4. Sorry, I should have been more clear. I don’t disagree that government messes things up, including health care. The government being so deep into health care is part of why we’re in the mess we’re in. Even though I’m a Libertarian leaning, Ron Paul supporting Conservative, I’m honestly not sure which direction to go with health care because I’ve had the misfortune of running into some of the problems in our current system. Aside from the problems, we have a country full of people who think trips to the Doctor should cost $10 or maybe even nothing at all. That’s a big problem for moving out of our current nanny state. Anyway, I could go on for a while but will spare you. I’m just interested in your perspective given that I’ve seen you make the comment a few times in the blog.
    Hi hap–
    I could go on for a while myself.  I’ve talked to enough people who have been patients and a number of doctors from English-speaking countries with nationalized health care.  Most think it is a total disaster.  Canadians stream across our border to get health care that they can’t get in their own country irrespective of how much they’re willing to pay.  And, once it’s in place, it can’t be gotten rid of because then people come to see it as an entitlement and fight to keep it despite it’s being lousy.  They can’t imagine having to pay to go to the doctor – until they get a problem that their doctors can’t deal with due to bureaucracy, and they’re off to the US more than happy to pay through the nose for it.
    I don’t think for an instant that our health care system is perfect.  But the more government gets involved, the less and less perfect it will get everyday.  The best system would be one that encourages wellness and preventative care, but the patients don’t want it.   I was in active practice for a lot of years and I saw thousands and thousands of patients during that time.  And in all that time I never had a single, solitary patient ever come in and say to me:  ‘Doc, I just feel so good right now that I almost can’t stand it.  I want you to tell me what I need to do to keep on feeling this good.’  But I’ve had plenty come in when they are sick and seeking help.  Preventative care is good in the abstract, but no one is really interested.  Everyone claims to be interested, but no one wants to go to the doctor when they’re well.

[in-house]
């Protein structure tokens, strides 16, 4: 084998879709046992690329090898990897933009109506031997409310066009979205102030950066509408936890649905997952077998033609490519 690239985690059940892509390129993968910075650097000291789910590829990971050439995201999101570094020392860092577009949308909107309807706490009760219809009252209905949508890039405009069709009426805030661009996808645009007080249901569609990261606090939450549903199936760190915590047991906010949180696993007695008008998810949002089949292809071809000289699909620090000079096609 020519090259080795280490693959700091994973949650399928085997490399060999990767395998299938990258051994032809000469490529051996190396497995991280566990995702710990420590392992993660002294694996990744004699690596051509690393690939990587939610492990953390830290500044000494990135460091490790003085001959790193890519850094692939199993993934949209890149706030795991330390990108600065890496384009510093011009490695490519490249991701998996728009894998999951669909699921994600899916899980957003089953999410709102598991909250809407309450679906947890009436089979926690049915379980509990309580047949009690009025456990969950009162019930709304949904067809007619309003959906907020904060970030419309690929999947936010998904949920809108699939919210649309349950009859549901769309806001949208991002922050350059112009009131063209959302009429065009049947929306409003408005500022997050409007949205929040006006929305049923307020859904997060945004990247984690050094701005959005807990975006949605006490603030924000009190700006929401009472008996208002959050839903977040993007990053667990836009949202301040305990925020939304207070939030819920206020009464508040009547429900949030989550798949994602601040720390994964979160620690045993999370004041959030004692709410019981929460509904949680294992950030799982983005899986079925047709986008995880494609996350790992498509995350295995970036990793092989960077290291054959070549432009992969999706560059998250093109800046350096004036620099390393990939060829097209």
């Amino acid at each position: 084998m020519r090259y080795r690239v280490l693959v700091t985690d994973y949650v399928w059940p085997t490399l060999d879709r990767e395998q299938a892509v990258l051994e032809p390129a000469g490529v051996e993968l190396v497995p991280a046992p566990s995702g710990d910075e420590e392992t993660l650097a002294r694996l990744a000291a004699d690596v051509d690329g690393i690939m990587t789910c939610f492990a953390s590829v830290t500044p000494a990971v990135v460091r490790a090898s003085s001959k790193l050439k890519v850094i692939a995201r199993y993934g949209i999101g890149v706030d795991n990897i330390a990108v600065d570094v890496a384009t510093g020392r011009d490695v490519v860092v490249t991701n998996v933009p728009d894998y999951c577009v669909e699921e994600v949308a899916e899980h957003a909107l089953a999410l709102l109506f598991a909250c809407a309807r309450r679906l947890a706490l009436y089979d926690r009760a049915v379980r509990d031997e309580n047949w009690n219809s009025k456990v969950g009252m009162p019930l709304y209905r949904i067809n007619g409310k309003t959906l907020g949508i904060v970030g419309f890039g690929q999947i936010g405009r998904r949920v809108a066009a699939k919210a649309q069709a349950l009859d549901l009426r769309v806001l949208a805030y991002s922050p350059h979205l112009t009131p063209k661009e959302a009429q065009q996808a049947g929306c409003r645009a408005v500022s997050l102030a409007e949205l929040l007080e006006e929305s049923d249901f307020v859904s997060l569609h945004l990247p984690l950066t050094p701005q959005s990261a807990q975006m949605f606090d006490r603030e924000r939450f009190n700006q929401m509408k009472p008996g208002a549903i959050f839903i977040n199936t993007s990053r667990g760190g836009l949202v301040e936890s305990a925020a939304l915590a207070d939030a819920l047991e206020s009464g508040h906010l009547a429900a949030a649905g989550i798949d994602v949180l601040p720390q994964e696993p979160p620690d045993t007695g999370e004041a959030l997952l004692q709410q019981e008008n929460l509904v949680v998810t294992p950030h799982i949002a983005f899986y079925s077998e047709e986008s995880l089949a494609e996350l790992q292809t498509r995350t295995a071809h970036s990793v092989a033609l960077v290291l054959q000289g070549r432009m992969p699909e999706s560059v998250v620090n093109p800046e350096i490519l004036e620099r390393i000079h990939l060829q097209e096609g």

I don’t want to get started on this right now.  Maybe I’ll post on it in the future.

  5. I recently listened to an economics podcast discussing a study done back in the 70s by RAND where half the people were given free health care and the others had to pay for it. Both wound up with the same apparent level of “health”. They discuss reasons why “free” health care may not lead to the best health care. And they also discuss that the less than satisfactory health care in other countries may cause fewer people to get to see doctor’s as often leading to fewer complications caused by seeing doctors!

    Robin Hanson, of George Mason University, argues that health care is different, but not in the usual ways people claim. He describes a set of paradoxical empirical findings in the study of health care and tries to explain these paradoxes in a unified way. One of his arguments is that the human brain evolved in ways that make it hard for us to be rational about health care. He also discusses using prediction markets as a way of designing health care policy.

    It would be interesting to hear your views on some of their points if you get a chance to listen to it.
    There are some interesting discussions on the site. I’ve been burning through them pretty quickly since discovering it.
    You blog is great as well. I’m glad the blog gives you an outlet in between books.
    Hi Stanton–
    Thanks for the link.  I’ll see if I can get it on my iPod and listen to it sometime soon.
    Glad you enjoy the blog.